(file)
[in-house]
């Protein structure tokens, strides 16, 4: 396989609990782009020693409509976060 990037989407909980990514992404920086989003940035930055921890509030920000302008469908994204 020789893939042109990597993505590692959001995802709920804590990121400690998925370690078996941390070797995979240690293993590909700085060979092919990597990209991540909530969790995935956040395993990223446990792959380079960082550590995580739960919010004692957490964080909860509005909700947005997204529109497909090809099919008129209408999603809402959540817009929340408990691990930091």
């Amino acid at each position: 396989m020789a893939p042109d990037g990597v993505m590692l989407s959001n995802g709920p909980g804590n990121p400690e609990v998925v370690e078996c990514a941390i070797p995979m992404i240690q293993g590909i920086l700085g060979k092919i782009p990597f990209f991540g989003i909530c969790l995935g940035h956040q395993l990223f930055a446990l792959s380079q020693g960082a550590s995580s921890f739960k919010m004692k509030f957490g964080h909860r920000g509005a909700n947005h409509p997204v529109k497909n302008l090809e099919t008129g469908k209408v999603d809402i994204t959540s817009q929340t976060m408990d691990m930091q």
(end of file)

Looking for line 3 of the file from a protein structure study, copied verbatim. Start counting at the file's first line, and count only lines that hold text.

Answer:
């Amino acid at each position: 396989m020789a893939p042109d990037g990597v993505m590692l989407s959001n995802g709920p909980g804590n990121p400690e609990v998925v370690e078996c990514a941390i070797p995979m992404i240690q293993g590909i920086l700085g060979k092919i782009p990597f990209f991540g989003i909530c969790l995935g940035h956040q395993l990223f930055a446990l792959s380079q020693g960082a550590s995580s921890f739960k919010m004692k509030f957490g964080h909860r920000g509005a909700n947005h409509p997204v529109k497909n302008l090809e099919t008129g469908k209408v999603d809402i994204t959540s817009q929340t976060m408990d691990m930091q």